I read 46 of the SF books and 62 of the fantasy ones (helped a lot by the fact I read quite often the first book of a popular series and stop there (21)).
24 For Sci-Fi. I can't believe We are Legion (we are Bob) made the list, I love that book!

30 from fantasy, but this is hurt by my lack of interest in urban fantasy (with the exception the the Dresden files if that falls in that genre).
 

harshad

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Goodreads has made some lists of its top 100 popular SF books and its top 100 popular fantasy books. It reflects probably more how many people read a book than its qualities. There are also two other lists on its blog.

I read 46 of the SF books and 62 of the fantasy ones (helped a lot by the fact I read quite often the first book of a popular series and stop there (21)).
Just checked this and I have read 23 Fantasy Books and 10 Sci-fi.
 

Fosu-Mens

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Mistborn has lots of magic with the learning element understated. Nevernight is vice versa happening in a school with only two people having access to magic.
Magic system is faith based in Nevernight where it's genetic in Mistborn
Nevernight is more bloody/gritty (though no gore) and has some explicit sexual content which MIstborn doesn't have.
The macro world building is bigger in Mistborn whereas Nevernight takes places mostly in a academy with macro elements brought in relevance as needed.
.
Mistborn, Red Sister and Nevernight all have similarities in young girl turning into magical warrior but similarities end there. Their takes are all unique and interesting.

Have you read Red Sister? At a stretch, I can say that the likelihood of liking Nevernight is high if you liked Mistborn. No guarantees.
Ait. Will check it out sometime in the future I think. Currently got other books to focus on...

Recently read Davis Ashura's A Testament of Steel which is the first book in his new series attempting to emulate some of LOTR and WOT (according to himself)...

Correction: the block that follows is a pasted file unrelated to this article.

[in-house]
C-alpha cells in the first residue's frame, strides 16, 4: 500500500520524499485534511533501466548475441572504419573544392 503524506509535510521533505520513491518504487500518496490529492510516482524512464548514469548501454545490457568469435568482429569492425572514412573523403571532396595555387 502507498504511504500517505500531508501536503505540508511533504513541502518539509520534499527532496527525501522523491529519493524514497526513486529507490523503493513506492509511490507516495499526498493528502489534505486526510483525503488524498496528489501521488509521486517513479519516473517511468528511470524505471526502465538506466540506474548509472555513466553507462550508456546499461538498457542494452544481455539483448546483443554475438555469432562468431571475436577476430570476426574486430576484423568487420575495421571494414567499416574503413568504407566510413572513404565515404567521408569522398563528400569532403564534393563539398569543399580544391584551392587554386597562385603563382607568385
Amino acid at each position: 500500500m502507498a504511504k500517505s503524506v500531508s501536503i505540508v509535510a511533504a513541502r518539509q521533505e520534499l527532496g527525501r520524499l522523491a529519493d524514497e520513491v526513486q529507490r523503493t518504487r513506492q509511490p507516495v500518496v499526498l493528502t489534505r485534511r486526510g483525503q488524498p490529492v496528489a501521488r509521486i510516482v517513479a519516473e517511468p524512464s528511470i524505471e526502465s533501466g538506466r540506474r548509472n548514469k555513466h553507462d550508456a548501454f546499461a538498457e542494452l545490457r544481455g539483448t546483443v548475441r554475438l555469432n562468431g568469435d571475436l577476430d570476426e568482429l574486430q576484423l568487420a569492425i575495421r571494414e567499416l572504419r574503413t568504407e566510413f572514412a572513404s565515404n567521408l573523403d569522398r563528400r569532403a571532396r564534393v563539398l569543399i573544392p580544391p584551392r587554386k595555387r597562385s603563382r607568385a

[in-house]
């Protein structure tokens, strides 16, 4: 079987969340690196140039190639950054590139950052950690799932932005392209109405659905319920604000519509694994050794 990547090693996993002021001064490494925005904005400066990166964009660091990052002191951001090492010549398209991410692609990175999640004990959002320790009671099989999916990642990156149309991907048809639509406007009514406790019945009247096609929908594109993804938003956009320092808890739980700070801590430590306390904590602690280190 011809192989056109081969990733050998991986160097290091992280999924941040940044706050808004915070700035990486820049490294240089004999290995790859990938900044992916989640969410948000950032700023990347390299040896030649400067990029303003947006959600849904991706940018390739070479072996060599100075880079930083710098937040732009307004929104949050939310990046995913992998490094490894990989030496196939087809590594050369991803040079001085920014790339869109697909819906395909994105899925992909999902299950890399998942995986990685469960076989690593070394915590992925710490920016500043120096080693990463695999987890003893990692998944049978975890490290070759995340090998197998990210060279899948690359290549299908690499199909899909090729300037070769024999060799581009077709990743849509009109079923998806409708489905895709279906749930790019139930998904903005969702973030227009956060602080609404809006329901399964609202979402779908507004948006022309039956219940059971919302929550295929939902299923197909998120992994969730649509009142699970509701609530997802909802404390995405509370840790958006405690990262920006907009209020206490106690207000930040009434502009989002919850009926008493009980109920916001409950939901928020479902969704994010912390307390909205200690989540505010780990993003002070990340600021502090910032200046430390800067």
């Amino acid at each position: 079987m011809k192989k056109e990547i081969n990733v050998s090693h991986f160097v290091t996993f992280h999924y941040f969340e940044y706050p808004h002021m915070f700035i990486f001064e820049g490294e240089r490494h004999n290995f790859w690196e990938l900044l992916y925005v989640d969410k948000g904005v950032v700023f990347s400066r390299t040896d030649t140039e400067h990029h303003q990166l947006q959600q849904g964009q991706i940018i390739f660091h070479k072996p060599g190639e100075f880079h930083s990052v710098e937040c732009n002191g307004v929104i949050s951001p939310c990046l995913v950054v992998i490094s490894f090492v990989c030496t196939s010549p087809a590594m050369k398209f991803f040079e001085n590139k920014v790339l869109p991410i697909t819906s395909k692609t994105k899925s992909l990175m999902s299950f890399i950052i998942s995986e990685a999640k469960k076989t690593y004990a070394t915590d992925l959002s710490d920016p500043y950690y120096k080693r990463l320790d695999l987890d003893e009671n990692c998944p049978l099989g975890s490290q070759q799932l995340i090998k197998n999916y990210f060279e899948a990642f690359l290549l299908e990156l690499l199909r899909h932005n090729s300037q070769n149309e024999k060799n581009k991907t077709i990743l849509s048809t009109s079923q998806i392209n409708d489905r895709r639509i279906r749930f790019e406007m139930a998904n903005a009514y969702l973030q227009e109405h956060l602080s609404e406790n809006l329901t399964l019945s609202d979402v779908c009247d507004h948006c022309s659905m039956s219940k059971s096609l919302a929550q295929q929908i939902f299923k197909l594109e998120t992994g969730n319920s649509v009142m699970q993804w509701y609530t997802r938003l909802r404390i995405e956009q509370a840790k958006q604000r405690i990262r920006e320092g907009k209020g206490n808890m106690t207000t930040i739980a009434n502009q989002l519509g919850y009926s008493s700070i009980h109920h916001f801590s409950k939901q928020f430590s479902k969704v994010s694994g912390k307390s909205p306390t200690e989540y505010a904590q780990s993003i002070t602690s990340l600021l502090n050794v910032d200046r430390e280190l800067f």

One of the best first books in a series (not universe) I have read. Not quite Blood Song, but certainly on pair with KKC, Dawn of Wonder and Mistborn. 9/10.
 

Edgar Allan Pillow

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Harrow the Ninth
by Tamsyn Muir

Overall: +7

A book of two halves that deserves to be read more than once to appreciate it fully. If you had any notions of how the plot may progress after finishing Gideon the Ninth, be prepared to suffer disappointment....followed by realization that a new wonderful book is waiting for you. For me this falls a shade below Gideon the Ninth...but still a very good read. And I'm eagerly awaiting Alecto the Ninth!

Writing/Plot/Pace: +7

As I said, it's a tale of two halves. First half (more like 75%) is all about Harrow. It's flush with prose and lean with plot. Looks like TM has gotten carried away with the prose a bit. It's fascinating, it's rich and it's frustrating after a point. There's only so much I could take about Harrow's misery monologue where her every emotion is described in just way too many words (nice words but still!). The plot sags but the author keeps throwing nuggets in just to keep you pushing through. The worldbuilding is also a bit static and we get the feel of a dark gothic drama all through.

Then we get to the last section, which ironically despite its names has less of Harrow and we get to the rollercoaster ride we got in book 1. The prose (rightfully!) takes a backseat to the plot. Events move at blitzkrieg pace and revelations hammer you one after other and you just up trying to anticipate where the author will take you next and just roll with it. Your impressions of characters get torn to shreds as they unveil other facets and as the book says you are "immersed into the river" gasping for breath.

The writing becomes a bit more confusing as it's written from a second person perspective which takes some getting used to.

Characters: +7

Nothing special here. We get to see many of the cast from earlier book make an appearance providing continuity and get to see new Lyctors and other plot movers. Lead character of Harrow spends most of book trying to adapt to her Lyctor-hood, but not much in way of character development. The Lyctors are interesting bunch and the socio-political dynamics between them make for a very interesting read.
 

WI_Red

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As a bit of an aside, what are people thoughts on audiobook vs. print as a format? I have found that I can get through way more of my backlog by focusing on audiobooks. A good narrator can elevate an ok book to levels it doesn't deserve, and conversely a bad narrator can make a good book un-listenable. As an example, The Lies of Locke Lamora is, in my opinion, a phenomenal book. However, the work done by Michael Page elevates it to pantheon status for me. It still remains the only book I have ever restarted immediately after finishing it. In any case, interested to hear opinions.